Taking them out was also a little fiddly at first. Each aid has a small wire coming out of it, which is used to pull it out of the ear. The wire is needed as the unit fits snuggly into the ear canal and goes far enough in that you would not have anything to grab onto without the wire. The end of the wire sits at the bottom of her ear and is just about visible if you are staring hard enough at her ear.


This was the real make-or-break point, did the aids help her hear better? In short, yes! She initially found them too loud, which is common when people are putting new aids in but after a few days she was used to the new sounds and not experiencing any sounds that were too loud. I was a little concerned that the aids may have been over-amplifying for her seeing as they were programmed to the common hearing loss and not hers specifically but after that initial period she is getting on with the sound level swimmingly.

I tried various tests with her to see how well she was hearing with the HD 390s in. I banged on a table while someone else talked to her (a repetitive background noise that the aid should suppress easily), she understood the speaker easily. We had her facing a TV whilst someone spoke to her from behind her at quite a distance away, again she heard the speaker OK, the TV was not especially loud but it was a good test of her ability to pick up sounds from behind with noise in front. We tried having many people speaking or making noise at the same time while she tried to understand what one of us was saying, this is a challenging environment for any hearing aid as the background noise is not a uniform sound that can be easily suppressed and it is also voices, which is what the user is wanting to hear, she heard OK with this test, she could understand what the person was saying but it was difficult, but I would expect this of any hearing aid.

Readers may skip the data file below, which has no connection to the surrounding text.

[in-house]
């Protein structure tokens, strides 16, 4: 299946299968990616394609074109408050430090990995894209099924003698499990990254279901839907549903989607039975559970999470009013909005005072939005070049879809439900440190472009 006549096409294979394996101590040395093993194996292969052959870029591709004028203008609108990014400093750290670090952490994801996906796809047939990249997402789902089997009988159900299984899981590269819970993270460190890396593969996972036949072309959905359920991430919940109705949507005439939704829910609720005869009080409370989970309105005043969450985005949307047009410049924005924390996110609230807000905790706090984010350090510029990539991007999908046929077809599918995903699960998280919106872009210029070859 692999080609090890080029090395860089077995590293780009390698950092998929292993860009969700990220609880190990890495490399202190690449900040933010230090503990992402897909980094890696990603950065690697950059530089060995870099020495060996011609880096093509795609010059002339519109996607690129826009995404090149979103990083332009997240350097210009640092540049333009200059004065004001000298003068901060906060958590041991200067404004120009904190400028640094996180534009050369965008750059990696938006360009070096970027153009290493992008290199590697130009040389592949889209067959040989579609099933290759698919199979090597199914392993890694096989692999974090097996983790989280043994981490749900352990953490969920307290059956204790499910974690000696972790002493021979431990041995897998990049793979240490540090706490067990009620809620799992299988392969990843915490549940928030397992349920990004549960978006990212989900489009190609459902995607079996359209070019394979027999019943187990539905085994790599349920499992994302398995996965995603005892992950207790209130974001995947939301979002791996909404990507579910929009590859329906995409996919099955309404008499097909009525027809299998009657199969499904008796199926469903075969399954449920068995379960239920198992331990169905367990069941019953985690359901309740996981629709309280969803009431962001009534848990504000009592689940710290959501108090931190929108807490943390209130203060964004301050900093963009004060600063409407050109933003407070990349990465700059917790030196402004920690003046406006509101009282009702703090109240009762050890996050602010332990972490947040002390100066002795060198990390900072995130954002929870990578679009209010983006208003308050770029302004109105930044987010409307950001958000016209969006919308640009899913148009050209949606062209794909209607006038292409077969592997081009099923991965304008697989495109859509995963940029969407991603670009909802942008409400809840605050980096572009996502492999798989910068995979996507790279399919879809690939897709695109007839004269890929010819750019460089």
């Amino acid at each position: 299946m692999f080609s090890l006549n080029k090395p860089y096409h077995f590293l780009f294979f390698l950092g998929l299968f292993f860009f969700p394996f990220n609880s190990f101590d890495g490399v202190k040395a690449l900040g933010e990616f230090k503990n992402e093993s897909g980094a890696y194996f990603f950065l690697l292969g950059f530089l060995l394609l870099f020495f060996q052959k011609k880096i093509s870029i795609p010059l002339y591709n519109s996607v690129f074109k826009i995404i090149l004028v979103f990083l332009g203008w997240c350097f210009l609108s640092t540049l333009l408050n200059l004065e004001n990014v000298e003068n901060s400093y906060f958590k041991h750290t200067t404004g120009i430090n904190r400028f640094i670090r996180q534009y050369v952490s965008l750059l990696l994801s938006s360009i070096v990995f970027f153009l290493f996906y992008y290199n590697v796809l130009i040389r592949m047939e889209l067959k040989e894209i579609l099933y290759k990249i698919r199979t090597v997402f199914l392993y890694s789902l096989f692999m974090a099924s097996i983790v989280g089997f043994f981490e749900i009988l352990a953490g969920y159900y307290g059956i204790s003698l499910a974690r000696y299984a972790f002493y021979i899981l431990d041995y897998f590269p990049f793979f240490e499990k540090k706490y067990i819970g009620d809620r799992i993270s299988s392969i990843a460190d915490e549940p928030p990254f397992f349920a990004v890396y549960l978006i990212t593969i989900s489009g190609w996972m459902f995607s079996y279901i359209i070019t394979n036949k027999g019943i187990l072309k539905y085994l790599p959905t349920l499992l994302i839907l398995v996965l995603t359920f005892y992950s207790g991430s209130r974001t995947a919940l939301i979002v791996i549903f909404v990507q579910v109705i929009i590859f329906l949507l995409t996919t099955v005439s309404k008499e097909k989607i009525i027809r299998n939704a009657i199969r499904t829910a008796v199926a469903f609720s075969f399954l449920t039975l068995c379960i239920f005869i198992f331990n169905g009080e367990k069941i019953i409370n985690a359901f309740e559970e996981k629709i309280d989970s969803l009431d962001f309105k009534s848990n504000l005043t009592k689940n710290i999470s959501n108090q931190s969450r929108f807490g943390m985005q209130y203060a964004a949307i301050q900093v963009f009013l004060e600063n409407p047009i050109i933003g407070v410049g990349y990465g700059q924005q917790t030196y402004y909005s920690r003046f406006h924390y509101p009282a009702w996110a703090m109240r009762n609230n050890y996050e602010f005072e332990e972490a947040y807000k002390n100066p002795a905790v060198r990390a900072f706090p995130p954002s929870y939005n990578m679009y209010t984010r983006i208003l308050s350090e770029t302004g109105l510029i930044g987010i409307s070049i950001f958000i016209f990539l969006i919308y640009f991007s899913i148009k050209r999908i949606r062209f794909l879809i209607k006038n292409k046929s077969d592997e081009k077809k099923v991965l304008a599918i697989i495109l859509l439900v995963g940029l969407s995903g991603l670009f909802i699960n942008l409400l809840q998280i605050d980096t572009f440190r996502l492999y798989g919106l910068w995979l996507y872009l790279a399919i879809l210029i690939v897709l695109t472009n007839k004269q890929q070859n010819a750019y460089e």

She finds the telephone easier to use now. Having an in-the-ear aid means you can hold the phone at a much more natural position, i.e. actually on your ear, whereas with a behind-the-ear you have to hold the phone to the hearing aid’s speaker, which is at the very top of your ear. She hears much more on the phone but she does still like to go to a quiet room or turn down the TV to reduce background noise for calls.



One happy customer! The in-the-ear HD390s are working extremely well for Mum. After a few days of learning how to get them in and out and changing the battery she is using them as comfortably as she did her BTEs, despite them being much smaller (the image above shows the difference in size). She is happier that they are less visible. She says the sound quality is better than her old aids and she can hear more with them and everyone around her is noticing that too, we don’t repeat ourselves so often and she is clearly more engaged in group conversations than she was before. I was slightly skeptical of using a pair of hearing aids that were programmed for a common loss rather than an individual hearing loss pattern but this is working very well for Mum. She has got a no-fuss pair of hearing aids delivered in a couple of days that has improved her hearing ability and made her happier. We have a pretty good article on the questions you need to ask when buying hearing aids